Katz said there would be no change to Israeli military policy in Gaza, contradicting the assertion of Islamic Jihad.

Targeted killings “will not cease”, he said, and “the open-fire policy for which the Israel Defence Forces is responsible (at the Gaza border) will not change”.

Markets in Gaza reopened as life returned to normal, though people expressed mixed feelings about the truce.

“We responded and made clear our blood was not shed in vain. Also a truce is good because we don’t want our people to suffer more under the blockade,” said one resident, Mohammad Al-Smairi.

U.N. mediator Nickolay Mladenov said the Gaza situation remained fragile, tweeting: “All must show maximum restraint and do their part to prevent bloodshed. The Middle East does not need more wars.”

(Reporting by Nidal al-Mughrabi; Additional reporting by Maayan Lubell; Writing by Dan Williams; Editing by Gareth Jones and Alex Richardson)

Israel kills Islamic Jihad commander, rockets rain from Gaza

Israel kills Islamic Jihad commander, rockets rain from Gaza
By Nidal al-Mughrabi and Dan Williams

GAZA/JERUSALEM (Reuters) – Israel killed a top commander from the Iranian-backed Palestinian militant group Islamic Jihad on Tuesday in the Gaza Strip, drawing rocket salvoes that reached as far as Tel Aviv in the worst cross-border fighting in months.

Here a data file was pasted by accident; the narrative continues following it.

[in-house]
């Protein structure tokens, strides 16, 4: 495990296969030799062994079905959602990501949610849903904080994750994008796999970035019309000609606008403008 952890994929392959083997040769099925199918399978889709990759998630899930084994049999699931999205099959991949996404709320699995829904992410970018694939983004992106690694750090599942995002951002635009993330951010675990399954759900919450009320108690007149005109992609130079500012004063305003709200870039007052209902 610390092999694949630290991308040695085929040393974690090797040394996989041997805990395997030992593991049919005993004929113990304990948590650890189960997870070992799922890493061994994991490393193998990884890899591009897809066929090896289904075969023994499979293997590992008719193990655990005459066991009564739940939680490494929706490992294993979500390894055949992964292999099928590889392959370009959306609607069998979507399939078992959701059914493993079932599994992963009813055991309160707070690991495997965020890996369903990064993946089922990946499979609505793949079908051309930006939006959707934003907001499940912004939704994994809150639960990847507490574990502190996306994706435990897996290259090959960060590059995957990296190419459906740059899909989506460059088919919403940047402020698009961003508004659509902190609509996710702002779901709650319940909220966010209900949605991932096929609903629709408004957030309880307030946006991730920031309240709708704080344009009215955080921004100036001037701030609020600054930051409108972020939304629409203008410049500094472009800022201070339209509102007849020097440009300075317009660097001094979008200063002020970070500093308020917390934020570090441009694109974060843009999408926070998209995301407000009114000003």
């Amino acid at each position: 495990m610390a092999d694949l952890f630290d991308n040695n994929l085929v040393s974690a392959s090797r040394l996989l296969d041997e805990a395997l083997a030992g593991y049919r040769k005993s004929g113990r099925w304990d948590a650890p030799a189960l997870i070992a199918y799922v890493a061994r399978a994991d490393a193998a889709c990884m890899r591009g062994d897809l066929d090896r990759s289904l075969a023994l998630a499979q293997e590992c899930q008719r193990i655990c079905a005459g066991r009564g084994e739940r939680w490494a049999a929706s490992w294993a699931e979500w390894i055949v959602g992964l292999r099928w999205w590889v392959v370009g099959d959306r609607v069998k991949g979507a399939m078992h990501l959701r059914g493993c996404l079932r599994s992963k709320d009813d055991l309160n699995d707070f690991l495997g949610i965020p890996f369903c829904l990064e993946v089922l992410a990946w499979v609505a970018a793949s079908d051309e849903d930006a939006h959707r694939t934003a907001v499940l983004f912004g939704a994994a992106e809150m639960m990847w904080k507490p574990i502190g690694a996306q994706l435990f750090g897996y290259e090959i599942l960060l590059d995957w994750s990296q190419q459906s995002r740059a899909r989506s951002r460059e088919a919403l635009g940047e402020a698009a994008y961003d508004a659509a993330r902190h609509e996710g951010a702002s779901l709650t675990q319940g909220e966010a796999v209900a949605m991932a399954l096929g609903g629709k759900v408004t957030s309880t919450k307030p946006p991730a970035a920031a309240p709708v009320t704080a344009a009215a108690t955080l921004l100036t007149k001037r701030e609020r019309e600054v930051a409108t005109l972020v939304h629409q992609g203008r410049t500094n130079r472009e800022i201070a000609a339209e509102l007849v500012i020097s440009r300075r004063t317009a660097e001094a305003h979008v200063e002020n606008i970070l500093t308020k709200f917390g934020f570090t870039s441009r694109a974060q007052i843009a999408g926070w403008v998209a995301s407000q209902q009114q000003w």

The rare targeted strike which killed Islamic Jihad’s Baha Abu Al-Atta in Gaza came as Syrian state media said a separate missile attack had hit the home of an Islamic Jihad official in Damascus, killing two people including one of his sons.

Syria said Israel carried out the Damascus strike. Israel did not comment.

As the sound of Palestinian rockets and Israeli air strikes echoed throughout Gaza and Israeli towns across the border, Islamic Jihad leader Khaled Al-Batsh spoke at the midday Gaza funeral of Al-Atta.

“Israel executed two coordinated attacks, in Syria and in Gaza, in a declaration of war,” he said. Mourners fired guns into the air, chanting “revenge!”

In Tel Aviv, Israeli Prime Minister Benjamin Netanyahu described Al-Atta as a “ticking bomb” who was responsible for a string of recent cross-border rocket, drone and sniper attacks and was suspected of planning more very soon.